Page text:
10 Worst Things a Hacker Could Do to Your LinkedIn Profile
We’ve all heard by now that some 6.5 million LinkedIn passwords were stolen earlier today through a security breach in LinkedIn’s mobile app.
That means someone out there has access to millions of accounts representing millions of job seekers throughout the US and, ostensibly, the world.
Given that there’s almost zero hiring going on, in some respects this hardly matters. Which is perhaps why Wall Street barely shrugged when it got wind of the story early this morning.
On the other hand, if you’re in an active job search and there are employers looking at your profile, here are some reasons why you should be worried.
- Your profile picture could be changed to look something like this. If this is an improvement over the previous photo, no need to be concerned. You weren’t going to be hired anyway. If not, you might want to consider changing your password and regaining control of your account.
- Your current position could be changed from, say, “CEO of JP Morgan” to, I don’t know, maybe “Guy Who Took All Your Cash and Married You to the Collection Agency” or something like that. In this case changing your password is optional.
- Your location could be changed. For example, instead of saying “San Francisco Bay Area” it could be changed to The Pink Poodle or even San Quentin Penitentiary. Depending on whether this is the case, change your password.
- Your status update could be changed from your latest blog post to “The World’s Most Funny Dog Video,” which by the way is more about stupid people than hilarious pets.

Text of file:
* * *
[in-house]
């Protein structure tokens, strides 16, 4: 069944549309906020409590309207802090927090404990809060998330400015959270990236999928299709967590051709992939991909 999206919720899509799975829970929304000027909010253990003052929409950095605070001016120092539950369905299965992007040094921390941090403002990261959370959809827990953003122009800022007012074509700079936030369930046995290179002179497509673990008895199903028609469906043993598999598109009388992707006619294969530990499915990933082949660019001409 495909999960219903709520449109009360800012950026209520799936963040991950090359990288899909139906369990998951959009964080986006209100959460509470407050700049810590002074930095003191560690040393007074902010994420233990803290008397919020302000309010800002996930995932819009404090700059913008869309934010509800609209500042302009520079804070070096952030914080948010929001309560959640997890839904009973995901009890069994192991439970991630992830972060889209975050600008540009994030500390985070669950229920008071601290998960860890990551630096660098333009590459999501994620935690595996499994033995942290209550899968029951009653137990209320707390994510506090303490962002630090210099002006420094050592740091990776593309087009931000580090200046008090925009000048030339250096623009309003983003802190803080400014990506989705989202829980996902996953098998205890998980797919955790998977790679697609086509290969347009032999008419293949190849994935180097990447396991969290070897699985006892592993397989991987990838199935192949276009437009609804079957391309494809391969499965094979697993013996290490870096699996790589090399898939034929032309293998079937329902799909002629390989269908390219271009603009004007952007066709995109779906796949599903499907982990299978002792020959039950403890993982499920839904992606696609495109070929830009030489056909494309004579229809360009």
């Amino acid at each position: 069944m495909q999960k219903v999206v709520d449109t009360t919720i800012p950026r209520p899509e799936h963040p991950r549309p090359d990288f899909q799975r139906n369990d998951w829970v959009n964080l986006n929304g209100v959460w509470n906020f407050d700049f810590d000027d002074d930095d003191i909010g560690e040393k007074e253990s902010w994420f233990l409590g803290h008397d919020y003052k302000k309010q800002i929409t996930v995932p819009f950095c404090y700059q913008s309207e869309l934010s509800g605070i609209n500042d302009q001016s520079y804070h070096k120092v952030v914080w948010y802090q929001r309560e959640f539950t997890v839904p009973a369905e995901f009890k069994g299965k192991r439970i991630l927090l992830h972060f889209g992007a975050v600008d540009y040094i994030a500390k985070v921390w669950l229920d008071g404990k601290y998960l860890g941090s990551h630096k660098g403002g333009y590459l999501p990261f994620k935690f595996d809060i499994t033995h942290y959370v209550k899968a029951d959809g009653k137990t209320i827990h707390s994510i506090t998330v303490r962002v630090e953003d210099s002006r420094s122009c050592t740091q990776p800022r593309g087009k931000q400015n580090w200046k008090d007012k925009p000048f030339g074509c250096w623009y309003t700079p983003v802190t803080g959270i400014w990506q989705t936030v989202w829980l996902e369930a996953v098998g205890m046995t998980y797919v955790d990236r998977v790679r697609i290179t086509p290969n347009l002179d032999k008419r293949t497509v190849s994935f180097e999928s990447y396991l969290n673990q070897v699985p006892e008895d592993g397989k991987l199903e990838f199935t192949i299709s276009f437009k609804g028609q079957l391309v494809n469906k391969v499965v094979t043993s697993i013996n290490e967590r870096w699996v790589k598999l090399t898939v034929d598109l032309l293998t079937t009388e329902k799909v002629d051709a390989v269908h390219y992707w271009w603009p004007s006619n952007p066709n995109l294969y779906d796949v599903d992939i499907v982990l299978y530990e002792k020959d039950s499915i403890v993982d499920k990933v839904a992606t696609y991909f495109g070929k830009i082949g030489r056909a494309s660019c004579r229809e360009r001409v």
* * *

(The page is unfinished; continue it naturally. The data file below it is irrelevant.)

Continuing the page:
- Your list of past jobs could be changed. For example instead of being a rocket scientist at Lockheed, you could now be listed as having worked at Jiffy Lube for the past 25 years.
- Your education status could be changed. Instead of having a Ph.D. in electrical engineering from Berkeley, you could be listed as a graduate of the Ringling Brothers and Barnum and Bailey Clown College. Which isn’t really a bad thing…just different. We love diversity. Clowns, not so much.
- Your recommendations could be changed. This is where things could get kinda messy. For instance, a hacker may decide to change a legitimate recommendation from saying, for example, “Bob was my number one sales guy” to “Bob was the finest janitor our ballpark ever hired.” Or, they could get sneaky and add totally new “recommendations” like, “Bob was the best customer I ever had. If I said that will cost $20, he always gave me a $5 tip at the end. So to speak. – Signed, Suzie Streetwalker”
- Your website could be changed from the company you own to a different one, for example, the adult action game “Saints Row The Third” … which, if you are a game developer or a marketer, might not be so bad.
- Your Twitter handle could be switched from your own to @NickiMinaj. If you’re not a big fan of rap music or outrageous costumes, this could be embarrassing.
- Finally, and most importantly, there’s that rare chance that a former employer might actually mistake you for someone stupid enough to be on his team. If that’s the case, you could talk him into rehiring you – in which case you both get what you asked for – or you have the delicious opportunity to tell him once again what a flaming ass he is.
We still think you should change your password, though.